Examples are storefronts turned into massage parlors. Others are prostitution involving women — but also men and teenage girls.
In mid-January, the New York Police Department conducted an undercover operation on Roosevelt Avenue in Jackson Heights. The sweep shuttered a dozen illegal massage parlors. Father Piasta said open-air prostitution is a common sight in Queens.
Human trafficking has proliferated in the borough for reasons oft reported before: easy access to New York City via the two airports, busy roads or highways, and public transportation.
Father Piasta said that there did not seem to be much information available about human trafficking when he first noticed the van pick-ups a decade ago. Since then, however, a plethora of anti-human trafficking organizations have emerged, many created by religious sisters.
Included are the Alliance to End Human Trafficking in the U.S., and Talitha Kum, an international network of anti-trafficking religious sisters.
Based in Rome, Talitha Kum spearheaded the Feb. 8 International Day of Prayer and Awareness Against Human Trafficking.
Closer to New York City is the LifeWay Network, headquartered in Westchester County. Sister Joan Dawber (Sisters of Charity-Halifax) founded the group in 2007.
LifeWay has since grown into a provider of safe housing for human trafficking survivors in the New York City area.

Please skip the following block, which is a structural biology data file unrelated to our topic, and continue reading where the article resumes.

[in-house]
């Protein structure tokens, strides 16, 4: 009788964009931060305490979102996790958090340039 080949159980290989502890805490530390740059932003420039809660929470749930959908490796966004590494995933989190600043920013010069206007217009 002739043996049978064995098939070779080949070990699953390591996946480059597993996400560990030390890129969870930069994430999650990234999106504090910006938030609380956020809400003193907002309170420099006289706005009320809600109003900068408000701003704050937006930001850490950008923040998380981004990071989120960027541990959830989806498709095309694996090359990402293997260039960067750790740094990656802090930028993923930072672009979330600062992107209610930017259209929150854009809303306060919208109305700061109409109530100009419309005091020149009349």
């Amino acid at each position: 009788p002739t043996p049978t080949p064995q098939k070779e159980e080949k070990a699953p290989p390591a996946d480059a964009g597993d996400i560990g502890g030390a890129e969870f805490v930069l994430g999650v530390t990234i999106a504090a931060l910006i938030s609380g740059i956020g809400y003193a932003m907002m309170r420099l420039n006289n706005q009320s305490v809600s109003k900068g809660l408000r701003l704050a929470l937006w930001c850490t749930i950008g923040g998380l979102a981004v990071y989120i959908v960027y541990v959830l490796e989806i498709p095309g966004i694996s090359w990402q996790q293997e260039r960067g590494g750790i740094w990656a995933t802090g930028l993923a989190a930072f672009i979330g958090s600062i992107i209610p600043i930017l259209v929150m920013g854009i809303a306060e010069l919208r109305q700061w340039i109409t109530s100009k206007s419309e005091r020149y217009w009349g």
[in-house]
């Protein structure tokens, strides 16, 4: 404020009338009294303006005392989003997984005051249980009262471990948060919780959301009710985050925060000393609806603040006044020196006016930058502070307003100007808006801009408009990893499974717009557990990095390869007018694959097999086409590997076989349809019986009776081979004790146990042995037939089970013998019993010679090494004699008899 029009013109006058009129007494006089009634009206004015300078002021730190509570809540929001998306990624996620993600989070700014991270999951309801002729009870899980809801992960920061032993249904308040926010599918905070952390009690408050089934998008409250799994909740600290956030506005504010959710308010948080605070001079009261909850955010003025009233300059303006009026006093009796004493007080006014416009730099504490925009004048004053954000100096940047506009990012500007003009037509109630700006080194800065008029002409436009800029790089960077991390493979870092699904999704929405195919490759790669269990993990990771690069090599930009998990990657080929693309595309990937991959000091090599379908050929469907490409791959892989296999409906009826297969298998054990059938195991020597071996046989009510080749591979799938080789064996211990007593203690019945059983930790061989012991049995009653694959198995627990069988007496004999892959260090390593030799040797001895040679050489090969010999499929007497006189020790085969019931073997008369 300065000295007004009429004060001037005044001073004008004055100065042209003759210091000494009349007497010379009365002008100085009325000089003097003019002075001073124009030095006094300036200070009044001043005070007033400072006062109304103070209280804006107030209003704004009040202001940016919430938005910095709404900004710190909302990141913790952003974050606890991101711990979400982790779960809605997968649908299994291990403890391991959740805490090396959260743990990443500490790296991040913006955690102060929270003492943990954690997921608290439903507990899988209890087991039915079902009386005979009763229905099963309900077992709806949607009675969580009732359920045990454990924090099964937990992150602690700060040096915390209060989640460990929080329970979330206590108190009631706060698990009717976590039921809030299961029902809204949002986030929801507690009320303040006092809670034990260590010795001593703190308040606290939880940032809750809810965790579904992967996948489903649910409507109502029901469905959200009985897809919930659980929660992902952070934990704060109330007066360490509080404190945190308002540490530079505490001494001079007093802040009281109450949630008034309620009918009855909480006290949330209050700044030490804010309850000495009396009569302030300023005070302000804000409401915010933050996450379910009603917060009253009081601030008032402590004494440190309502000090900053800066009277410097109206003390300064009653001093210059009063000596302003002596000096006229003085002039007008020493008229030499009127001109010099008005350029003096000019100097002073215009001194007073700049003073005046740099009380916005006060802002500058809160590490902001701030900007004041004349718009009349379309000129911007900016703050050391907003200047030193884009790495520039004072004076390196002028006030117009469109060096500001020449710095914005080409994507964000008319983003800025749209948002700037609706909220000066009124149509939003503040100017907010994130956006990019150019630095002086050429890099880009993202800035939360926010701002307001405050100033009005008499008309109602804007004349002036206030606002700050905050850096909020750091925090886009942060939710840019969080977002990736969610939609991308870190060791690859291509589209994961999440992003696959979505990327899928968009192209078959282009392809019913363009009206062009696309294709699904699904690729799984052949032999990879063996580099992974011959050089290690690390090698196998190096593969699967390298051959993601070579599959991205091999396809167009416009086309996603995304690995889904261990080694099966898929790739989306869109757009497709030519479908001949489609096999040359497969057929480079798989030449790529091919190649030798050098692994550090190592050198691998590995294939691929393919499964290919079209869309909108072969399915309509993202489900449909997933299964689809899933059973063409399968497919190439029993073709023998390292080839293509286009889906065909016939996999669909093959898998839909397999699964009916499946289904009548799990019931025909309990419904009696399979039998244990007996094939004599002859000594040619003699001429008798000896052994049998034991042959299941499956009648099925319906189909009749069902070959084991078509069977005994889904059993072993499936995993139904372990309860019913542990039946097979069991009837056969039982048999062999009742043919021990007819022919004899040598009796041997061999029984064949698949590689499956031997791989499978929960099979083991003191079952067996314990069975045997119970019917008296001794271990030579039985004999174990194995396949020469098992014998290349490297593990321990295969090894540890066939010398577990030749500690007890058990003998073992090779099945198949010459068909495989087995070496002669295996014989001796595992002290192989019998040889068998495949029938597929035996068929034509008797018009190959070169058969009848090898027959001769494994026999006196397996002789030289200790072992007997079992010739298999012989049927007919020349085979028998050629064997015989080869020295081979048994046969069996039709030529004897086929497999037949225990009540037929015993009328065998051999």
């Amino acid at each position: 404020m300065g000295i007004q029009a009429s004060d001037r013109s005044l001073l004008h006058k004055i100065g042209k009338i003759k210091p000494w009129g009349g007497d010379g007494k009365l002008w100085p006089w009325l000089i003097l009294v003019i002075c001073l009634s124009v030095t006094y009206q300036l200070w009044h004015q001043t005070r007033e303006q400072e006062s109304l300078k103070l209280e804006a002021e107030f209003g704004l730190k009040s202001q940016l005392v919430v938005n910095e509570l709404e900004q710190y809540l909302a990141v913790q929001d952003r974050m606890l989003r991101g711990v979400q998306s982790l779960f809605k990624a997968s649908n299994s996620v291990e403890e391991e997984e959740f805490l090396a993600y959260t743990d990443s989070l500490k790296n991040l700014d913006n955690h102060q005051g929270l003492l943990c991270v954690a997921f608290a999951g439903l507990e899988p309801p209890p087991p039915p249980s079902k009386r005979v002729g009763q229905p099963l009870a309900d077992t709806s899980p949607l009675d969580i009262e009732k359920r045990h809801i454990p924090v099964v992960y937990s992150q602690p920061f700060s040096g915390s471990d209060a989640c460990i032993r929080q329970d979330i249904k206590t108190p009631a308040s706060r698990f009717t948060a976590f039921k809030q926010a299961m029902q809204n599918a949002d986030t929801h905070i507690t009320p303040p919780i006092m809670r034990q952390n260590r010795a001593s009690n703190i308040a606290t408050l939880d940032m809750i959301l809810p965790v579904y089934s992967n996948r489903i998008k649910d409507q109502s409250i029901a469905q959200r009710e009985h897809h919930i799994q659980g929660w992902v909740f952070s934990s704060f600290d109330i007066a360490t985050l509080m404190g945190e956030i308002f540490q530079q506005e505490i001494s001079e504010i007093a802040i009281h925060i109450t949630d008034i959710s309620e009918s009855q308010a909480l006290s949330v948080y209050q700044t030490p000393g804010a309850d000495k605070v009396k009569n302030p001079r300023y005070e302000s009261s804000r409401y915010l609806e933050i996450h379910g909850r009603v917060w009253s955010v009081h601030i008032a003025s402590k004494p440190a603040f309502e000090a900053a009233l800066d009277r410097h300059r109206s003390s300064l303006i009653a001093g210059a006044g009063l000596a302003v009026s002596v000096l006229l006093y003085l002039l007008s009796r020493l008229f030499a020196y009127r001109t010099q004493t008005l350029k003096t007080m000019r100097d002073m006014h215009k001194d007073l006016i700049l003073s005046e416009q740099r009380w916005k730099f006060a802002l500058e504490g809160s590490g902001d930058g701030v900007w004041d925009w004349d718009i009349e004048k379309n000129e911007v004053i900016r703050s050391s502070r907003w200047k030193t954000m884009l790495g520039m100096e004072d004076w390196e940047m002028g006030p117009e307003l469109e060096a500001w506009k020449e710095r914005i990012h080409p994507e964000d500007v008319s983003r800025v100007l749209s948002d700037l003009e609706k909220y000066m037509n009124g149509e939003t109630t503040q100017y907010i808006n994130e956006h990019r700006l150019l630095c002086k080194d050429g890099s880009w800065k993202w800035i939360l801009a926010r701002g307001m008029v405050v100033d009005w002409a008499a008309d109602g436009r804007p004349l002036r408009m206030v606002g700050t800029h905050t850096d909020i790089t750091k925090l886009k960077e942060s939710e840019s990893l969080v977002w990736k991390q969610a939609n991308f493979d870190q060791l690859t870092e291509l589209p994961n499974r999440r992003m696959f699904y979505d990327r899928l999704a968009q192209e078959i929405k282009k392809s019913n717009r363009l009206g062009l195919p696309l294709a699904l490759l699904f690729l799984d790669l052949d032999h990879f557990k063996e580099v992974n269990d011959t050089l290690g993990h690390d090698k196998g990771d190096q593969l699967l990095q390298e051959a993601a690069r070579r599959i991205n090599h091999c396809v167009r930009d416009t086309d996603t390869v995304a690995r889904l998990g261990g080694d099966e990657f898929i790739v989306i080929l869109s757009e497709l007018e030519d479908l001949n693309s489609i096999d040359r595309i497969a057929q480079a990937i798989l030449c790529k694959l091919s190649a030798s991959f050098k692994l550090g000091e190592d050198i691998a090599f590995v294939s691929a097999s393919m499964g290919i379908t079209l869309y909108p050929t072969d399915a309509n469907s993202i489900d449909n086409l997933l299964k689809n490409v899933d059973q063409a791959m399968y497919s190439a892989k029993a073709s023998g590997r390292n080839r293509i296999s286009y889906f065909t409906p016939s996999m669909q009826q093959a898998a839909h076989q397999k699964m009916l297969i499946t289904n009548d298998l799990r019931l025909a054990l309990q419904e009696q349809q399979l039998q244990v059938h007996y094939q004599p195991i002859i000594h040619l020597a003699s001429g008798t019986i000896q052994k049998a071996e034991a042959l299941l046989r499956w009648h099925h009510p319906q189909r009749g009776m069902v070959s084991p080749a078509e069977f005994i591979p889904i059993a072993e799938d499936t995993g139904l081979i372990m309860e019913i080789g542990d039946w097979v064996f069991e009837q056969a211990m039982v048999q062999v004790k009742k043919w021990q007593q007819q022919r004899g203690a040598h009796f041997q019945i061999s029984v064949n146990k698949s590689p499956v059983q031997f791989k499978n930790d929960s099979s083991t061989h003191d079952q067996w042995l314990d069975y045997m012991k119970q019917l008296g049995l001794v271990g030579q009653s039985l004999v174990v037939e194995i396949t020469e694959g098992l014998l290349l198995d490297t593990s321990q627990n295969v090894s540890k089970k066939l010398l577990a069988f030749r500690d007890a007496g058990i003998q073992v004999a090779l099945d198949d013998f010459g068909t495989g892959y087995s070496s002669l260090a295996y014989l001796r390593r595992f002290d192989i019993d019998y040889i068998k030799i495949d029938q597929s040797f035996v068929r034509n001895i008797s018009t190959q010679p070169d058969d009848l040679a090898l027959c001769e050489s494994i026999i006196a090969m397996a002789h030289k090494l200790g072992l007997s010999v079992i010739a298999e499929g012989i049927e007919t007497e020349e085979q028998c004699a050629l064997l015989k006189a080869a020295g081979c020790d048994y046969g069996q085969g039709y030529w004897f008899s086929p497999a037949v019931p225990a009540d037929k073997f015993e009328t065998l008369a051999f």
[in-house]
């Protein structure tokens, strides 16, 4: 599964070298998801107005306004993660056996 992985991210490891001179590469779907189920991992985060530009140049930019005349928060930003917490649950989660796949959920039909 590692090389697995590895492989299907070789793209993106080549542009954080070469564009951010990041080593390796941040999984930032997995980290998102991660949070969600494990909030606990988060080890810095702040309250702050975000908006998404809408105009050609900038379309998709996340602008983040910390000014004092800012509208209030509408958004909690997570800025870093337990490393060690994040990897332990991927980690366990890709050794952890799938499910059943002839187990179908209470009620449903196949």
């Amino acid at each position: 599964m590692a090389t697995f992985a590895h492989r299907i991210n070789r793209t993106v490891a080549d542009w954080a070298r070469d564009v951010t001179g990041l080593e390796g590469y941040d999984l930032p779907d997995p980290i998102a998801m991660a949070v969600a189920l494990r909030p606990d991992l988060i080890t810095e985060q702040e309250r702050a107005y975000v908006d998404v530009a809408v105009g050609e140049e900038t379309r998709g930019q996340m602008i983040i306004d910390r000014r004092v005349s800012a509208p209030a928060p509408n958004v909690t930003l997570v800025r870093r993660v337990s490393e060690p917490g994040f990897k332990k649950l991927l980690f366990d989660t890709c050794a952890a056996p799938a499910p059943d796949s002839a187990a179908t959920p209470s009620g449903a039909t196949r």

It also works to educate the public on modern day slavery. To that end, its website (lifewaynetwork.org) is a clearinghouse of data about the scourge.
According to LifeWay, human trafficking generates $150 billion annually for perpetrators who enslave an estimated 50 million people worldwide.
Trafficking occurs in all 50 states, and an estimated 200,000 minors are involved in sex trafficking each year in the U.S., LifeWay reports.
The average age of entry into sex trafficking in the U.S., according to the group, is 13.
Sister Joan said people are devastated to learn about human trafficking in their own areas. But, she noted, “the work that we do really informs people about this issue.”
“At the same time,” she said, “it is helping to eradicate human trafficking.”
Sister Joan, in a promotional video, described LifeWay’s strategy for providing healing and housing for former slaves. A typical stay in LifeWay housing lasts about a year, she said.